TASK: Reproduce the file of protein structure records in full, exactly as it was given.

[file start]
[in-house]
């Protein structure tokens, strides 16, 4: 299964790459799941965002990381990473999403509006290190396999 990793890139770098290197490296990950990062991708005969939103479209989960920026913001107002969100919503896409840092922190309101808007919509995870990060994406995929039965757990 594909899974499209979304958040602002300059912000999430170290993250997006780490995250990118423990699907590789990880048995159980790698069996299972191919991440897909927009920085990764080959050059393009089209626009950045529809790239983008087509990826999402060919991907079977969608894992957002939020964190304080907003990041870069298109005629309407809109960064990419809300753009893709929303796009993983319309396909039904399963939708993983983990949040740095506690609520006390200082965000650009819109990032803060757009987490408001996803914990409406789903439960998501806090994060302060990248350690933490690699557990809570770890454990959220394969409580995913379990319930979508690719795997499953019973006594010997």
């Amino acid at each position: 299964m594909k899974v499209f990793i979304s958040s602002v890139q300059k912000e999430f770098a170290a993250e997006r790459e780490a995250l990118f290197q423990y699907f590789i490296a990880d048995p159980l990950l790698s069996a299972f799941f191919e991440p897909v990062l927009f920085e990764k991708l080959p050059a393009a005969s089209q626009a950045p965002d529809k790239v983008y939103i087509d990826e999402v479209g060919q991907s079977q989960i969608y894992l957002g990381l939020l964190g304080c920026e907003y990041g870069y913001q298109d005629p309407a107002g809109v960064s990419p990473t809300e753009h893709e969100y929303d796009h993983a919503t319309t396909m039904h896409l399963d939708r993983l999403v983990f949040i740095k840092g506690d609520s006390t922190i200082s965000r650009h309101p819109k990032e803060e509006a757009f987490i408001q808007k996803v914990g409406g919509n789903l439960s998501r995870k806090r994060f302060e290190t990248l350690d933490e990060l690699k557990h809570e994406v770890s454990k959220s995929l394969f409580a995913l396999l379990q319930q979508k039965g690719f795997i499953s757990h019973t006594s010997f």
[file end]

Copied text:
[in-house]
């Protein structure tokens, strides 16, 4: 299964790459799941965002990381990473999403509006290190396999 990793890139770098290197490296990950990062991708005969939103479209989960920026913001107002969100919503896409840092922190309101808007919509995870990060994406995929039965757990 594909899974499209979304958040602002300059912000999430170290993250997006780490995250990118423990699907590789990880048995159980790698069996299972191919991440897909927009920085990764080959050059393009089209626009950045529809790239983008087509990826999402060919991907079977969608894992957002939020964190304080907003990041870069298109005629309407809109960064990419809300753009893709929303796009993983319309396909039904399963939708993983983990949040740095506690609520006390200082965000650009819109990032803060757009987490408001996803914990409406789903439960998501806090994060302060990248350690933490690699557990809570770890454990959220394969409580995913379990319930979508690719795997499953019973006594010997």
């Amino acid at each position: 299964m594909k899974v499209f990793i979304s958040s602002v890139q300059k912000e999430f770098a170290a993250e997006r790459e780490a995250l990118f290197q423990y699907f590789i490296a990880d048995p159980l990950l790698s069996a299972f799941f191919e991440p897909v990062l927009f920085e990764k991708l080959p050059a393009a005969s089209q626009a950045p965002d529809k790239v983008y939103i087509d990826e999402v479209g060919q991907s079977q989960i969608y894992l957002g990381l939020l964190g304080c920026e907003y990041g870069y913001q298109d005629p309407a107002g809109v960064s990419p990473t809300e753009h893709e969100y929303d796009h993983a919503t319309t396909m039904h896409l399963d939708r993983l999403v983990f949040i740095k840092g506690d609520s006390t922190i200082s965000r650009h309101p819109k990032e803060e509006a757009f987490i408001q808007k996803v914990g409406g919509n789903l439960s998501r995870k806090r994060f302060e290190t990248l350690d933490e990060l690699k557990h809570e994406v770890s454990k959220s995929l394969f409580a995913l396999l379990q319930q979508k039965g690719f795997i499953s757990h019973t006594s010997f």